Although the kernel of Philip’s account is not new – that databases encode, reproduce, and often amplify bias is a commonplace – what is new is the context, and the various dimensions of inquiry it opens up. One dimension is historical, since the database in question has a genealogy that goes back to the late 19th century. Indeed, the connection between databases and census taking is one that goes far beyond India and touches on the origins of data science itself. Recall that IBM’s* first “business machine,” Holreith’s punched card tabulating machine, was designed precisely to count census data — the 1890 census, whose unexpectedly large numbers resulted from the second great wave of immigration in US history — and that, further, the entire field of statistics, of which census taking is a central activity, was developed as part of the project to manage national populations. Many of the conclusions drawn from Philip’s case may profitably be “abducted” to the general level, at least to generate hypotheses and interesting avenues of research.
Another dimension of Philip’s case is what might be called the mechanics of bias.
There is an implicit bias in databases towards purity. That “dirty data” needs to be cleaned before it can inhabit the cells of a table, and tables need to be normalized, or carefully renormalized, for their contents to have integrity, are well known elements of proper database hygiene. This “foolish consistency,” as John Unsworth, quoting Emerson, describes it, can have its benefits in the context of research, since it forces one to carefully think about one’s categories of interpretation (Unsworth, 2001). But in the vastly larger Indian political context, this design bias appears to collude with an existing ideology of purity, fulfilling a Durkheimian dream in which social structure and cognitive logic mirror each otter. However, because database technology, considered as an agent in a socio-technical network, lacks the improvisational capacity of human actors, the effect of this collusion is to amplify an inflected notion of purity, one without its built in, although always unspoken, ambiguities. The ideology of purity in human hands is, as Lucy Suchman, following the ethnomethodologists, would say, a resource for situated action. There is always a slippage between the overt, formal claims of purity and the actual practice in which these claims participate in the negotiation of identity. This slippage — this inevitable emergence of liminality as a semi-unintended consequence of categories in social use — is part of the reason the ideal exists in the first place. But a database — the 600 pound gorilla in the office — doesn’t know that, at least the way databases are designed and used today.
More generally, we may observe that the amplification and overvaluation of purity in this context is an effect of transductive mediation, a property that attends the use of media forms in the public sphere. In transductive mediation, a small difference at the level of structure at input time, as it were, is selected for and amplified by a media form, such as a newspaper or a film or a database, as that difference substitutes for what it represents and is propagated throughout the system in which is participates. In this case the transduced structure is purity and the result is an inflexible version of that idea. The effect is similar to what Jon Anderson describes in his account of the history of the Internet in the Middle East, whereby the early adopters of the medium — diasporic engineers and scientists who used newsgroups and websites to exchange ideas of about religion and politics back home — favored sharia (law) over ulema (interpretation) (Anderson, 2003). Because these representations of Islam — which were exchanged as part of an informal and only quasi-public discourse — were stored in databases, this particular form of Islam became more established in transnational cyberspace than in the traditional public sphere. When the Internet finally became widely accessible in the Middle East, around 2005, this pre-encoded form of Islam was already part of the digital public sphere, and reinforced an attachment to sharia developed by other groups for other reasons.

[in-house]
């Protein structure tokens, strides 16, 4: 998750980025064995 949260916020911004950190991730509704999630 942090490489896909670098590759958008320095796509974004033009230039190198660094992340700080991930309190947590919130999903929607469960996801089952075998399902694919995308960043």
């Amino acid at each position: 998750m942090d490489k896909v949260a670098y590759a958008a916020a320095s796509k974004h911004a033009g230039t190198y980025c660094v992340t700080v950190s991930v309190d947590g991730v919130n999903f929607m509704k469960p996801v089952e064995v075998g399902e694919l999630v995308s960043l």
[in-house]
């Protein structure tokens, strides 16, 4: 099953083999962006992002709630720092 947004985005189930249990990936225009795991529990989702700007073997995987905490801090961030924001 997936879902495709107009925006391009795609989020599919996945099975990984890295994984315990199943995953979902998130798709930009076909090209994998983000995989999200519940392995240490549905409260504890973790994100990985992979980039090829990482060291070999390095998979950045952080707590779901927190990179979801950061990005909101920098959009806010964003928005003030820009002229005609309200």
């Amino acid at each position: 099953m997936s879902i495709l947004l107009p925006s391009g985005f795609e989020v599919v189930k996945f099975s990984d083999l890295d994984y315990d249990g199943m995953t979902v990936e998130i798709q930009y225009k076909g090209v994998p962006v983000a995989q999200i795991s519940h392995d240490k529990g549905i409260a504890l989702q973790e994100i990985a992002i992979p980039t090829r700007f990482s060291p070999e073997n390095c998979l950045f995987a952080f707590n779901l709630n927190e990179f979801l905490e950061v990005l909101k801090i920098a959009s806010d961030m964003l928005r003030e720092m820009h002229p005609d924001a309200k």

In other words, media ecologies provide selective environments in which the survivability — the therefore political efficacy — of an idea is a function of its representational fitness. As database technologies and practices become increasingly prevalent in the public sphere — or, more accurately, in the “dark” public sphere, since they are rarely discussed as such — this particular syndrome of selection, amplification, distortion, and propagation will only become more common. We should not only figure out ways, as Philip says, to democratize the process of database design, but to develop a practice in which the transductive effects of the medium are modified and conditioned to work in favor of the public good.
* Actually, the machine was the creation of the Tabulating Machine Company, one of three companies that would later become IBM.